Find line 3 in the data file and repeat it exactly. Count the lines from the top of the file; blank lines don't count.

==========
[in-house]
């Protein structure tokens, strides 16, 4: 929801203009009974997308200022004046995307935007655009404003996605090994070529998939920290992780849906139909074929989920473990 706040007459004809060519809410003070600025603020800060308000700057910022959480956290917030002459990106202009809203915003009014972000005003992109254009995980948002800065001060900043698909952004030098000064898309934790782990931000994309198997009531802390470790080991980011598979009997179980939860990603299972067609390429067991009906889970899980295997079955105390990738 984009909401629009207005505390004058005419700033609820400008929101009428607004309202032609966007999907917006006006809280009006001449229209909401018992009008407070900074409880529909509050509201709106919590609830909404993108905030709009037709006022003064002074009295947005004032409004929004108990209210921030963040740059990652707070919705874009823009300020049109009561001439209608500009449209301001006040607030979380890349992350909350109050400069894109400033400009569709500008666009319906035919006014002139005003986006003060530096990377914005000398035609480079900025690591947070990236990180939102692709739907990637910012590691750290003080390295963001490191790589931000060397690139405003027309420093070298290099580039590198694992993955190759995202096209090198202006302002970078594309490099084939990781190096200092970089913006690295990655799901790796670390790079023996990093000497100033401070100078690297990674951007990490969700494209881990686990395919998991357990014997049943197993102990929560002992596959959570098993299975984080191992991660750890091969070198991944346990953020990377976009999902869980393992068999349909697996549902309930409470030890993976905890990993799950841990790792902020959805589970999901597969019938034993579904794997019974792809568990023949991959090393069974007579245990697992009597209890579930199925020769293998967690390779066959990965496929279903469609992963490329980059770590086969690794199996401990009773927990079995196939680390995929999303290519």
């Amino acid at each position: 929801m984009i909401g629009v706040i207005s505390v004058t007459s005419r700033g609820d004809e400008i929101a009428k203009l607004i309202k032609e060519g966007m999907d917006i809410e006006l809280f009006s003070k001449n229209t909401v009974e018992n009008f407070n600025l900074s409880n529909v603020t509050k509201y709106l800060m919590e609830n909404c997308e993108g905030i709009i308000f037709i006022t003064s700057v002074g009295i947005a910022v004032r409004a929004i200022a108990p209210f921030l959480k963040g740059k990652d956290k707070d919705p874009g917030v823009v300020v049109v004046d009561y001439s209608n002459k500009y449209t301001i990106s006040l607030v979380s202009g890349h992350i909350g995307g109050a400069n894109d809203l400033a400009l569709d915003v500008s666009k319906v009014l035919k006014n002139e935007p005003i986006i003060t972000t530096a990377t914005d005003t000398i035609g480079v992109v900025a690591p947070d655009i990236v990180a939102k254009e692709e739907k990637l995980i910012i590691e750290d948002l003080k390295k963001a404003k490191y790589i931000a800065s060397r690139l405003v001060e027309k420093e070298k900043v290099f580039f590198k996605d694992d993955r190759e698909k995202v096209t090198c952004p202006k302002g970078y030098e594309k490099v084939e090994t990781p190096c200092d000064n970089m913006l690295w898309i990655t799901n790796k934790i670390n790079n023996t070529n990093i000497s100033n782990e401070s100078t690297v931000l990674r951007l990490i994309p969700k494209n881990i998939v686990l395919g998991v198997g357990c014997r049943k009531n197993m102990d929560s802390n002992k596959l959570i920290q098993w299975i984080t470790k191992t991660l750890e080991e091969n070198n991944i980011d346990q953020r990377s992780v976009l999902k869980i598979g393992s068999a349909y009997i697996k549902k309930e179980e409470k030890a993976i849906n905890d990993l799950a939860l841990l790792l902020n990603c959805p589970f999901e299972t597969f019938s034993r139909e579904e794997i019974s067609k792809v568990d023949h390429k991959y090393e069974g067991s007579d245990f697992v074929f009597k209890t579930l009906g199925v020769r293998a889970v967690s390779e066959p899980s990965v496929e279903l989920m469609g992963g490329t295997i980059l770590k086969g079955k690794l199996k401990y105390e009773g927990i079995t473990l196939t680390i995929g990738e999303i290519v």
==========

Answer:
């Amino acid at each position: 929801m984009i909401g629009v706040i207005s505390v004058t007459s005419r700033g609820d004809e400008i929101a009428k203009l607004i309202k032609e060519g966007m999907d917006i809410e006006l809280f009006s003070k001449n229209t909401v009974e018992n009008f407070n600025l900074s409880n529909v603020t509050k509201y709106l800060m919590e609830n909404c997308e993108g905030i709009i308000f037709i006022t003064s700057v002074g009295i947005a910022v004032r409004a929004i200022a108990p209210f921030l959480k963040g740059k990652d956290k707070d919705p874009g917030v823009v300020v049109v004046d009561y001439s209608n002459k500009y449209t301001i990106s006040l607030v979380s202009g890349h992350i909350g995307g109050a400069n894109d809203l400033a400009l569709d915003v500008s666009k319906v009014l035919k006014n002139e935007p005003i986006i003060t972000t530096a990377t914005d005003t000398i035609g480079v992109v900025a690591p947070d655009i990236v990180a939102k254009e692709e739907k990637l995980i910012i590691e750290d948002l003080k390295k963001a404003k490191y790589i931000a800065s060397r690139l405003v001060e027309k420093e070298k900043v290099f580039f590198k996605d694992d993955r190759e698909k995202v096209t090198c952004p202006k302002g970078y030098e594309k490099v084939e090994t990781p190096c200092d000064n970089m913006l690295w898309i990655t799901n790796k934790i670390n790079n023996t070529n990093i000497s100033n782990e401070s100078t690297v931000l990674r951007l990490i994309p969700k494209n881990i998939v686990l395919g998991v198997g357990c014997r049943k009531n197993m102990d929560s802390n002992k596959l959570i920290q098993w299975i984080t470790k191992t991660l750890e080991e091969n070198n991944i980011d346990q953020r990377s992780v976009l999902k869980i598979g393992s068999a349909y009997i697996k549902k309930e179980e409470k030890a993976i849906n905890d990993l799950a939860l841990l790792l902020n990603c959805p589970f999901e299972t597969f019938s034993r139909e579904e794997i019974s067609k792809v568990d023949h390429k991959y090393e069974g067991s007579d245990f697992v074929f009597k209890t579930l009906g199925v020769r293998a889970v967690s390779e066959p899980s990965v496929e279903l989920m469609g992963g490329t295997i980059l770590k086969g079955k690794l199996k401990y105390e009773g927990i079995t473990l196939t680390i995929g990738e999303i290519v």